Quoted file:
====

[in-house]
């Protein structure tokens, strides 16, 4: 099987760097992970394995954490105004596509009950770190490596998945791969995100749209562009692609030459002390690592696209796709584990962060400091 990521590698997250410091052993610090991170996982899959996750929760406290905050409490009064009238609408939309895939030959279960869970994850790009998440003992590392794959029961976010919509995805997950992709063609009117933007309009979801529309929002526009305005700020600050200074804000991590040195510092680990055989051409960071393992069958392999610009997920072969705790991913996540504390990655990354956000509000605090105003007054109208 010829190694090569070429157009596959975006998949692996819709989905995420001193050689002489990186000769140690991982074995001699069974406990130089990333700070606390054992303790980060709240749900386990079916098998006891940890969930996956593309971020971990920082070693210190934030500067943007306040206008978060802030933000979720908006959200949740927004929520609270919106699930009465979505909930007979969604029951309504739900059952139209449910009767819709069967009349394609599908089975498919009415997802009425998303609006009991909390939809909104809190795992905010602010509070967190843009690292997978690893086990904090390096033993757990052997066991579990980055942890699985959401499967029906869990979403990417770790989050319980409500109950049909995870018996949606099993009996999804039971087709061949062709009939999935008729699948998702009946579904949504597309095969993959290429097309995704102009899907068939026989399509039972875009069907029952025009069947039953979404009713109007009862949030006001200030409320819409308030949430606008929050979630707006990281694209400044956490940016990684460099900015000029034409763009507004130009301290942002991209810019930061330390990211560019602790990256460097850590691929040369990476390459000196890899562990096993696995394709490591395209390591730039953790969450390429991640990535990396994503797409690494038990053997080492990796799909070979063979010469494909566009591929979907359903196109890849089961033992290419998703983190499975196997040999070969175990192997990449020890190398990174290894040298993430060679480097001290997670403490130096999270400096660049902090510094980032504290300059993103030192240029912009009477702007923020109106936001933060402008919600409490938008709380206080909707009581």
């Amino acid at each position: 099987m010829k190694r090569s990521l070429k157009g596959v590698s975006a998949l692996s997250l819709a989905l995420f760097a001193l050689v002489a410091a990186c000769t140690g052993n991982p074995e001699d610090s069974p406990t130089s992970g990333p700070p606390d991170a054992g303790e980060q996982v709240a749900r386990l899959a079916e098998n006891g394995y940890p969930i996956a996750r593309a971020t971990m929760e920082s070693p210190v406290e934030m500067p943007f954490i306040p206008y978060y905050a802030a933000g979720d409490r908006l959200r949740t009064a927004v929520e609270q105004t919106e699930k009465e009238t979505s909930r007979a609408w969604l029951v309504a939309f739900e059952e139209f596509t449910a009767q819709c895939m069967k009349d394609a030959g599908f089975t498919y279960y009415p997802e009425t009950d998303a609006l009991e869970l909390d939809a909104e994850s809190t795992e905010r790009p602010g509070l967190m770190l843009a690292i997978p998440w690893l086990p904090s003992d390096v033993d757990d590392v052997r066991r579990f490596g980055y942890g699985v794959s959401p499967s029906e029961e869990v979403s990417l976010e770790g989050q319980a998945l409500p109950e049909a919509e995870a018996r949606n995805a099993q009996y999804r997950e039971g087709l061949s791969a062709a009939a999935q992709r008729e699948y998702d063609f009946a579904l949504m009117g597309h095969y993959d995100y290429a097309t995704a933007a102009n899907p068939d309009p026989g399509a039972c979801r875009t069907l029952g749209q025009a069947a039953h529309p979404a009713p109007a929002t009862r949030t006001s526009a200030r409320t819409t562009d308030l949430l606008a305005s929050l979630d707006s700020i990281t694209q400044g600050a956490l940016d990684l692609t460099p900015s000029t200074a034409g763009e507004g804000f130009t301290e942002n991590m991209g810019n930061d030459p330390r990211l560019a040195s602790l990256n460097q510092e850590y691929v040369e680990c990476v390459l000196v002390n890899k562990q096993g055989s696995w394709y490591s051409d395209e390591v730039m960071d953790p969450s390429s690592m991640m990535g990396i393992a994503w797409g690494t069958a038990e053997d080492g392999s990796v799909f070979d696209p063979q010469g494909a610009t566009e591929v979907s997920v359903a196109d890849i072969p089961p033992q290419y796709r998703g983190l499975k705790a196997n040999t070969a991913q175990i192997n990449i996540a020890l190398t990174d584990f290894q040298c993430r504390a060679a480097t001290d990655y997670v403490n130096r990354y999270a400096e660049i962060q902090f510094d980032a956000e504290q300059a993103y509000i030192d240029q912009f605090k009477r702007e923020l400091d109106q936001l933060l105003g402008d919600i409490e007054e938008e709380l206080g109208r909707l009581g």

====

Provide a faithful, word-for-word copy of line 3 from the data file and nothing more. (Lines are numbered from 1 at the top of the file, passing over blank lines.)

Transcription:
């Amino acid at each position: 099987m010829k190694r090569s990521l070429k157009g596959v590698s975006a998949l692996s997250l819709a989905l995420f760097a001193l050689v002489a410091a990186c000769t140690g052993n991982p074995e001699d610090s069974p406990t130089s992970g990333p700070p606390d991170a054992g303790e980060q996982v709240a749900r386990l899959a079916e098998n006891g394995y940890p969930i996956a996750r593309a971020t971990m929760e920082s070693p210190v406290e934030m500067p943007f954490i306040p206008y978060y905050a802030a933000g979720d409490r908006l959200r949740t009064a927004v929520e609270q105004t919106e699930k009465e009238t979505s909930r007979a609408w969604l029951v309504a939309f739900e059952e139209f596509t449910a009767q819709c895939m069967k009349d394609a030959g599908f089975t498919y279960y009415p997802e009425t009950d998303a609006l009991e869970l909390d939809a909104e994850s809190t795992e905010r790009p602010g509070l967190m770190l843009a690292i997978p998440w690893l086990p904090s003992d390096v033993d757990d590392v052997r066991r579990f490596g980055y942890g699985v794959s959401p499967s029906e029961e869990v979403s990417l976010e770790g989050q319980a998945l409500p109950e049909a919509e995870a018996r949606n995805a099993q009996y999804r997950e039971g087709l061949s791969a062709a009939a999935q992709r008729e699948y998702d063609f009946a579904l949504m009117g597309h095969y993959d995100y290429a097309t995704a933007a102009n899907p068939d309009p026989g399509a039972c979801r875009t069907l029952g749209q025009a069947a039953h529309p979404a009713p109007a929002t009862r949030t006001s526009a200030r409320t819409t562009d308030l949430l606008a305005s929050l979630d707006s700020i990281t694209q400044g600050a956490l940016d990684l692609t460099p900015s000029t200074a034409g763009e507004g804000f130009t301290e942002n991590m991209g810019n930061d030459p330390r990211l560019a040195s602790l990256n460097q510092e850590y691929v040369e680990c990476v390459l000196v002390n890899k562990q096993g055989s696995w394709y490591s051409d395209e390591v730039m960071d953790p969450s390429s690592m991640m990535g990396i393992a994503w797409g690494t069958a038990e053997d080492g392999s990796v799909f070979d696209p063979q010469g494909a610009t566009e591929v979907s997920v359903a196109d890849i072969p089961p033992q290419y796709r998703g983190l499975k705790a196997n040999t070969a991913q175990i192997n990449i996540a020890l190398t990174d584990f290894q040298c993430r504390a060679a480097t001290d990655y997670v403490n130096r990354y999270a400096e660049i962060q902090f510094d980032a956000e504290q300059a993103y509000i030192d240029q912009f605090k009477r702007e923020l400091d109106q936001l933060l105003g402008d919600i409490e007054e938008e709380l206080g109208r909707l009581g």